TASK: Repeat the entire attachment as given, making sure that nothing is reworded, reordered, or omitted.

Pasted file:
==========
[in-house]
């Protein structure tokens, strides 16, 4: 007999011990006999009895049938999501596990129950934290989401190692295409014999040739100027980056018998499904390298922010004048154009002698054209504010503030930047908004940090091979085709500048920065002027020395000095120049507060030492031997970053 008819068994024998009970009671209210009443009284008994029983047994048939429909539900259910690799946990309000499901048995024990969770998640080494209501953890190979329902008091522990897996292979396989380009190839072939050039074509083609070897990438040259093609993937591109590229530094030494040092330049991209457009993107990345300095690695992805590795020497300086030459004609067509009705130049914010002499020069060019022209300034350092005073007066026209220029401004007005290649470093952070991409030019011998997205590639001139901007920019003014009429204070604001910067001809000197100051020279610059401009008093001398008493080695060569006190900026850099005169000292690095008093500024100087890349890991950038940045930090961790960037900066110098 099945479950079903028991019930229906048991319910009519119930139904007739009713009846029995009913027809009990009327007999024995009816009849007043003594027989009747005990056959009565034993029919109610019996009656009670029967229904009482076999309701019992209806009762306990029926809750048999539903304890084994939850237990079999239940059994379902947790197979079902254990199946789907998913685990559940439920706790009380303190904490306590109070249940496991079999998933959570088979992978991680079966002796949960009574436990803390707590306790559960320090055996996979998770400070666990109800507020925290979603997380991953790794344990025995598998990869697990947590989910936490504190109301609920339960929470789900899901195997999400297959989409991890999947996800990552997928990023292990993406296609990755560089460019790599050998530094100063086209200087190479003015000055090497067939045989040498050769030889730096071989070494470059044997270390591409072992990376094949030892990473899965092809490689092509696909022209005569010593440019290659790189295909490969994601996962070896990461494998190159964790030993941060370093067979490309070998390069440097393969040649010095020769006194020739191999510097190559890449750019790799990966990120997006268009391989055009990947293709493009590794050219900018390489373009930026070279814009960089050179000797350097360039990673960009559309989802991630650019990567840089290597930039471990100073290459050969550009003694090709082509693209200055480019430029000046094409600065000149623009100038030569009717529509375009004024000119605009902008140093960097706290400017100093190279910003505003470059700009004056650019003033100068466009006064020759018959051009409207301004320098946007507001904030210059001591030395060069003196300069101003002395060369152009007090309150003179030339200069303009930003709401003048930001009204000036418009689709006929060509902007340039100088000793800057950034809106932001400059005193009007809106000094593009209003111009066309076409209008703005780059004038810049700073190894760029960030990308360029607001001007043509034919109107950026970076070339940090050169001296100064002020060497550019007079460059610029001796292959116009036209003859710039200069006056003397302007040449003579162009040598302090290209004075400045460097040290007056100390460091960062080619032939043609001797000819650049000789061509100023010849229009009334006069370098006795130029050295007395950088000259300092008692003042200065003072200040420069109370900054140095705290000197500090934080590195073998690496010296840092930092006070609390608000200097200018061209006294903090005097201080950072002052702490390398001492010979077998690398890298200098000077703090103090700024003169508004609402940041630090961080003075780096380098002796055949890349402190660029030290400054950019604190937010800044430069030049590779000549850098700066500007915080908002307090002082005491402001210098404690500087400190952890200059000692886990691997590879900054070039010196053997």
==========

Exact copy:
[in-house]
């Protein structure tokens, strides 16, 4: 007999011990006999009895049938999501596990129950934290989401190692295409014999040739100027980056018998499904390298922010004048154009002698054209504010503030930047908004940090091979085709500048920065002027020395000095120049507060030492031997970053 008819068994024998009970009671209210009443009284008994029983047994048939429909539900259910690799946990309000499901048995024990969770998640080494209501953890190979329902008091522990897996292979396989380009190839072939050039074509083609070897990438040259093609993937591109590229530094030494040092330049991209457009993107990345300095690695992805590795020497300086030459004609067509009705130049914010002499020069060019022209300034350092005073007066026209220029401004007005290649470093952070991409030019011998997205590639001139901007920019003014009429204070604001910067001809000197100051020279610059401009008093001398008493080695060569006190900026850099005169000292690095008093500024100087890349890991950038940045930090961790960037900066110098 099945479950079903028991019930229906048991319910009519119930139904007739009713009846029995009913027809009990009327007999024995009816009849007043003594027989009747005990056959009565034993029919109610019996009656009670029967229904009482076999309701019992209806009762306990029926809750048999539903304890084994939850237990079999239940059994379902947790197979079902254990199946789907998913685990559940439920706790009380303190904490306590109070249940496991079999998933959570088979992978991680079966002796949960009574436990803390707590306790559960320090055996996979998770400070666990109800507020925290979603997380991953790794344990025995598998990869697990947590989910936490504190109301609920339960929470789900899901195997999400297959989409991890999947996800990552997928990023292990993406296609990755560089460019790599050998530094100063086209200087190479003015000055090497067939045989040498050769030889730096071989070494470059044997270390591409072992990376094949030892990473899965092809490689092509696909022209005569010593440019290659790189295909490969994601996962070896990461494998190159964790030993941060370093067979490309070998390069440097393969040649010095020769006194020739191999510097190559890449750019790799990966990120997006268009391989055009990947293709493009590794050219900018390489373009930026070279814009960089050179000797350097360039990673960009559309989802991630650019990567840089290597930039471990100073290459050969550009003694090709082509693209200055480019430029000046094409600065000149623009100038030569009717529509375009004024000119605009902008140093960097706290400017100093190279910003505003470059700009004056650019003033100068466009006064020759018959051009409207301004320098946007507001904030210059001591030395060069003196300069101003002395060369152009007090309150003179030339200069303009930003709401003048930001009204000036418009689709006929060509902007340039100088000793800057950034809106932001400059005193009007809106000094593009209003111009066309076409209008703005780059004038810049700073190894760029960030990308360029607001001007043509034919109107950026970076070339940090050169001296100064002020060497550019007079460059610029001796292959116009036209003859710039200069006056003397302007040449003579162009040598302090290209004075400045460097040290007056100390460091960062080619032939043609001797000819650049000789061509100023010849229009009334006069370098006795130029050295007395950088000259300092008692003042200065003072200040420069109370900054140095705290000197500090934080590195073998690496010296840092930092006070609390608000200097200018061209006294903090005097201080950072002052702490390398001492010979077998690398890298200098000077703090103090700024003169508004609402940041630090961080003075780096380098002796055949890349402190660029030290400054950019604190937010800044430069030049590779000549850098700066500007915080908002307090002082005491402001210098404690500087400190952890200059000692886990691997590879900054070039010196053997």